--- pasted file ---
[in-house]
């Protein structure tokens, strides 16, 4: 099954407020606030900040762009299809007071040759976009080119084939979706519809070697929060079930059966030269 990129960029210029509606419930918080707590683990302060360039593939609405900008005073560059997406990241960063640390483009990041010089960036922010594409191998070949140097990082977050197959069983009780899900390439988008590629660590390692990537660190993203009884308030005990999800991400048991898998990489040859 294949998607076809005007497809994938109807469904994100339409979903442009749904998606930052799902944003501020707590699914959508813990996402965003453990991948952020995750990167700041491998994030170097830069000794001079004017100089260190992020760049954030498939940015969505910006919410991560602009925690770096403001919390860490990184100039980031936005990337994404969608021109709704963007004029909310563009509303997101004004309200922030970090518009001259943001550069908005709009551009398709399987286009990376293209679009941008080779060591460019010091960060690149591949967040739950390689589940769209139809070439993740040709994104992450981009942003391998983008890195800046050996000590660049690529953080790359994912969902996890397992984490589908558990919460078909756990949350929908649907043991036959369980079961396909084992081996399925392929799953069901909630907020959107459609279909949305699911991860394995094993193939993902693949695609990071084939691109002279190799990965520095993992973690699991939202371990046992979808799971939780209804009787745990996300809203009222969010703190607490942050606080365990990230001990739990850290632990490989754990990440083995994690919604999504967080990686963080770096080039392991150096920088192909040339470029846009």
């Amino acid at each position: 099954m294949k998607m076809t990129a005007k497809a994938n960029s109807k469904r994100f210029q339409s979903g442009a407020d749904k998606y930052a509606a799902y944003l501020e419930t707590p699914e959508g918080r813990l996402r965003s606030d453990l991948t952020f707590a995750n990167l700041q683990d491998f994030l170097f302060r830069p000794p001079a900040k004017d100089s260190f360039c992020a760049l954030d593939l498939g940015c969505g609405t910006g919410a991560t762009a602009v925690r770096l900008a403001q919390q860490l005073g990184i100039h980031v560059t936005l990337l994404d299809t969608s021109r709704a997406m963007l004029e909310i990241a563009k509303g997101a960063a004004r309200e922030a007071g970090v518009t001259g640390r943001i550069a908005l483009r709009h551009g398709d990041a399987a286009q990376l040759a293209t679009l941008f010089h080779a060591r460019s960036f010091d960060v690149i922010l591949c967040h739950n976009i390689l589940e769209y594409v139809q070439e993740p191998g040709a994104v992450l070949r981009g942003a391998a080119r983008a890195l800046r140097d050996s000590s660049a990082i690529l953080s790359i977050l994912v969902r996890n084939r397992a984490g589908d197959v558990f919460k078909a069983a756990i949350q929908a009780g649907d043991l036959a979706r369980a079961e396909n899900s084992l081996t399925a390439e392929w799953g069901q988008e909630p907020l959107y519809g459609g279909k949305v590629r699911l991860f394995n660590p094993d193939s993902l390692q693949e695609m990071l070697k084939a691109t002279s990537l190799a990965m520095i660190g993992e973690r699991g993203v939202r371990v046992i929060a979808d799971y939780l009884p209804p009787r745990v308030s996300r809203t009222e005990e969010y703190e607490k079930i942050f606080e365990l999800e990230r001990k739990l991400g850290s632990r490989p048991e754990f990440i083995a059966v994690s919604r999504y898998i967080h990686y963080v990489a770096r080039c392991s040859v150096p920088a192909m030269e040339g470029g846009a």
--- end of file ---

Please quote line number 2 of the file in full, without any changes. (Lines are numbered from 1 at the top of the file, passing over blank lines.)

């Protein structure tokens, strides 16, 4: 099954407020606030900040762009299809007071040759976009080119084939979706519809070697929060079930059966030269 990129960029210029509606419930918080707590683990302060360039593939609405900008005073560059997406990241960063640390483009990041010089960036922010594409191998070949140097990082977050197959069983009780899900390439988008590629660590390692990537660190993203009884308030005990999800991400048991898998990489040859 294949998607076809005007497809994938109807469904994100339409979903442009749904998606930052799902944003501020707590699914959508813990996402965003453990991948952020995750990167700041491998994030170097830069000794001079004017100089260190992020760049954030498939940015969505910006919410991560602009925690770096403001919390860490990184100039980031936005990337994404969608021109709704963007004029909310563009509303997101004004309200922030970090518009001259943001550069908005709009551009398709399987286009990376293209679009941008080779060591460019010091960060690149591949967040739950390689589940769209139809070439993740040709994104992450981009942003391998983008890195800046050996000590660049690529953080790359994912969902996890397992984490589908558990919460078909756990949350929908649907043991036959369980079961396909084992081996399925392929799953069901909630907020959107459609279909949305699911991860394995094993193939993902693949695609990071084939691109002279190799990965520095993992973690699991939202371990046992979808799971939780209804009787745990996300809203009222969010703190607490942050606080365990990230001990739990850290632990490989754990990440083995994690919604999504967080990686963080770096080039392991150096920088192909040339470029846009």